In a recent article published by The New York Times, the founders of the company known as Arista Networks, discussed their uneasiness with the quick expansion of technology and speed of technology. The article discussed that people are now able to pour civilization online in the forms of Facebook posts, video chats, music, and so much more; and now just about all of this information is available via phone, tablets, etc. With so much information, business, and news conducted using the listed networks in the article, there is great danger in the loss of it all.

There have already been numerous recent occurances of networks shutting down for several hours to repair their networks--it has happened on too many occasions to count at Simpson College. One of the founders stated that Americans, as well as many others, think of the internet as a permanent thing that will always be there, simply because we rely so heavily on it; but, he makes it clear that the internet is not a certain resource. Furthermore, there is the risk of halting commerce, destroying financial records or enabling hostile attacks because nearly everything is conducted online.

I found this article extremely alarming because as we speak, I am using the internet to complete this blog. So much of the world's information and communication with one another, and other countries, is conducted through the internet. And, with the move of news from print to the internet, it is alarming to think that all communication with other countries, as well as being able to receive could come to a complete standstill from the crash of networks worldwide.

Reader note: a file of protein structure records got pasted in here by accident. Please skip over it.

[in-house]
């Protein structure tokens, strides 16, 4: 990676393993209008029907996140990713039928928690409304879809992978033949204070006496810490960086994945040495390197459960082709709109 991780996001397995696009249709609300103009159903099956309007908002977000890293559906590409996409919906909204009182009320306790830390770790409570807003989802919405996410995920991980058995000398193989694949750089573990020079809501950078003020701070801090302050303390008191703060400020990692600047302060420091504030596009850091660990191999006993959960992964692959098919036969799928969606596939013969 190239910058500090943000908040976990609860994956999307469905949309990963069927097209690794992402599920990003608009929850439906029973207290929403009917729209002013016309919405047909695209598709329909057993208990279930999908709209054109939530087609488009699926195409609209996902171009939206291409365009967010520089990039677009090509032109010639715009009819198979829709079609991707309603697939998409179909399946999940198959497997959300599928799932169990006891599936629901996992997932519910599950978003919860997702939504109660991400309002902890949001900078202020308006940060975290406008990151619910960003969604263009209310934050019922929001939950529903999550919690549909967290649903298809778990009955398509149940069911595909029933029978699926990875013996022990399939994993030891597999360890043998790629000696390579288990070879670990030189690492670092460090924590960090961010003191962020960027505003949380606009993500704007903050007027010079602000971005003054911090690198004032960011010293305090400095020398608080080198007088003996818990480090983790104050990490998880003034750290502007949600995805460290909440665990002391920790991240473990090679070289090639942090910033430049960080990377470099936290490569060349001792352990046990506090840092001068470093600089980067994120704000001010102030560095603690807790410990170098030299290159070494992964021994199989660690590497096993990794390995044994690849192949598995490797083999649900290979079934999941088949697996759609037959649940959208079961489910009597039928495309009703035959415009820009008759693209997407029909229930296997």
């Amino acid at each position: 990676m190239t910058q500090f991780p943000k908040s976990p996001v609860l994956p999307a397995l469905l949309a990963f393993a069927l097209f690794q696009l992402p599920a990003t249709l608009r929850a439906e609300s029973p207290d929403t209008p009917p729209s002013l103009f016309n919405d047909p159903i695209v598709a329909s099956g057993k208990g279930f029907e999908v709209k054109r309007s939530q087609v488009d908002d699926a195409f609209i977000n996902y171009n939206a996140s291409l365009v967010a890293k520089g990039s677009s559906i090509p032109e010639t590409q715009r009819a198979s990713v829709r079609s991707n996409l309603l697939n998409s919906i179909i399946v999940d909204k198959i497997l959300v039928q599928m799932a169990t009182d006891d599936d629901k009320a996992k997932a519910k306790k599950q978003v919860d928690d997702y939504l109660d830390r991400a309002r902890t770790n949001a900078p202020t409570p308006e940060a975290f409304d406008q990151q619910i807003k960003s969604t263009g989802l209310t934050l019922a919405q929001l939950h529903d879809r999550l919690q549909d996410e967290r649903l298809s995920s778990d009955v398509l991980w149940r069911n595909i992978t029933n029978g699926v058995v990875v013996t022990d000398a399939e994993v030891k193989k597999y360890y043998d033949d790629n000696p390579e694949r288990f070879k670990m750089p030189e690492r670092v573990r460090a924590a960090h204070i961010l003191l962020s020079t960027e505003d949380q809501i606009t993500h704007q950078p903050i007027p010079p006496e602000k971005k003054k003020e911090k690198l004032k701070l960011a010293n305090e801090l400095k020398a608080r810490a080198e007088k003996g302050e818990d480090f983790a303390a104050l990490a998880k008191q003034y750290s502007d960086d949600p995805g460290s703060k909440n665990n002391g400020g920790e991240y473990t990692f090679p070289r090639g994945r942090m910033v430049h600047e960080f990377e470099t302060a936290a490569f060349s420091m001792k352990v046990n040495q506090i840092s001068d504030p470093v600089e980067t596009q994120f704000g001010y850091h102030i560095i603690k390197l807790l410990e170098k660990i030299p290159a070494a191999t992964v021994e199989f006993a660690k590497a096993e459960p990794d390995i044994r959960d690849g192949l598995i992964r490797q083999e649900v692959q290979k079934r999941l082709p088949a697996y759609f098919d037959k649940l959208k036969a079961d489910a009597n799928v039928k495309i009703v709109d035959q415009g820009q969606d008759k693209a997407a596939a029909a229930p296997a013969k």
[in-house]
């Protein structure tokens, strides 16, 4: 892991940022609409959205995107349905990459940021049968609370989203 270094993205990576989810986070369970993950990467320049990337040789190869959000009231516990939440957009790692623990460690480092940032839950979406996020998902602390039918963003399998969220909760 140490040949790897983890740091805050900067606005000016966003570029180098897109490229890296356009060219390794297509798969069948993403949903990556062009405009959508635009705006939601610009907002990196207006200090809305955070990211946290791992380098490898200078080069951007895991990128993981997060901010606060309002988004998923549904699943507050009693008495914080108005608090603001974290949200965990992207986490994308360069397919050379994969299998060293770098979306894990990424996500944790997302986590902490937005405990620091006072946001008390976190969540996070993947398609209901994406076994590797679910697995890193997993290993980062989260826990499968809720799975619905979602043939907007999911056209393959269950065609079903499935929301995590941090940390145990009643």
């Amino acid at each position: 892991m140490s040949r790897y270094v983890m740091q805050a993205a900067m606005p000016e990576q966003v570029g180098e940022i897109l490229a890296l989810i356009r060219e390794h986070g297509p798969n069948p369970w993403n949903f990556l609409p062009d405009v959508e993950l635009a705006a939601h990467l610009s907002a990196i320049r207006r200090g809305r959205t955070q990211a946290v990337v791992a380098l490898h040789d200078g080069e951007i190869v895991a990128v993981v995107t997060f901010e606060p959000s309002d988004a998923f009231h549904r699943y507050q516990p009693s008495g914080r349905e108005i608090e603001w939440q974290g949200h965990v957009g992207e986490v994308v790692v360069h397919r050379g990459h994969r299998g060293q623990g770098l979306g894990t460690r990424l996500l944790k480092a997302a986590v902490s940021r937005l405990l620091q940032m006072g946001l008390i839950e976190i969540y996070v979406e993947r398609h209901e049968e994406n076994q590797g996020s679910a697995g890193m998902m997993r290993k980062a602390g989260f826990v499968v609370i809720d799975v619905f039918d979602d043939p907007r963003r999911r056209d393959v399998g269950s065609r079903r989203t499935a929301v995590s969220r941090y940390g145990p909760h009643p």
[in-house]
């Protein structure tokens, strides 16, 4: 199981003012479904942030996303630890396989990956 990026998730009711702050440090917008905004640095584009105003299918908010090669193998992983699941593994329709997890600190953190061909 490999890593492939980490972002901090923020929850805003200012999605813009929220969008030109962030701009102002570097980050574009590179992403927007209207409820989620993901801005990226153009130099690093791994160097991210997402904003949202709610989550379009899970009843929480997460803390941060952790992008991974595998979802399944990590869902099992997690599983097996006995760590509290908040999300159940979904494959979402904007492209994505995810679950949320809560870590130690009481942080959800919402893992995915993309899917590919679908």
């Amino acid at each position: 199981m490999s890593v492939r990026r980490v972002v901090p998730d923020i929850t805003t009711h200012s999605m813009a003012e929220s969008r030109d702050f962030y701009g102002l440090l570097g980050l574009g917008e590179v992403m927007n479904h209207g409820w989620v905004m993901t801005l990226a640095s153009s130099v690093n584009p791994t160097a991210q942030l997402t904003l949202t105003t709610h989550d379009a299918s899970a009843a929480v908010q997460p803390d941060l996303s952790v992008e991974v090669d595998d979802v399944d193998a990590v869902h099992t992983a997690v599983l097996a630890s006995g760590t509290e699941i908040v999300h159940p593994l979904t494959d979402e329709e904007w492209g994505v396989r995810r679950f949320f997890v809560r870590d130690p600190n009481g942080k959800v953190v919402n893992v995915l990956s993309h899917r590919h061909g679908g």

Premature Tweeting

A recent article posted to brought to light that some news corporations are getting upset with journalists who use social media to report news to early.

The article focused on Brian Stelter's criticism of the Associate Press' guideline requiring its journalists not to break news before it reports it.

Stelter makes the point that the journalists shouldn't have to wait for their respective news outlets to publish news in order to report on it.

He criticizes that the wire should react faster and I couldn't agree more.

The news should be reported swiftly and accurately. If both these terms can be met there is no reason not to publish.

What appears to be the biggest concern with journalist publishing news before their employers is that it undermines the employer.

Big news argues that the journalists they employ are serving to promote their own brand instead of the companies.

However, they wouldn't have this problem if the news organization worked to publish quicker.

It would give the journalist a better chance to link to news sources and increase visitors to their websites and other pages.


Sandusky Who?

Tuesday, November 15, 2011

Last week, dozens of Facebook status' clogged up my newsfeed spouting opinions on the Penn State scandal. "JoePa" was flowing off the tongues of people who had never watched a college football game before in their life.

As the indictment news of multiple Penn State employees was revealed, media outlets went wild and the stories poured out- Joe Paterno involved in sex scandal. Joe Paterno to retire at the end of the season. Joe Paterno fired.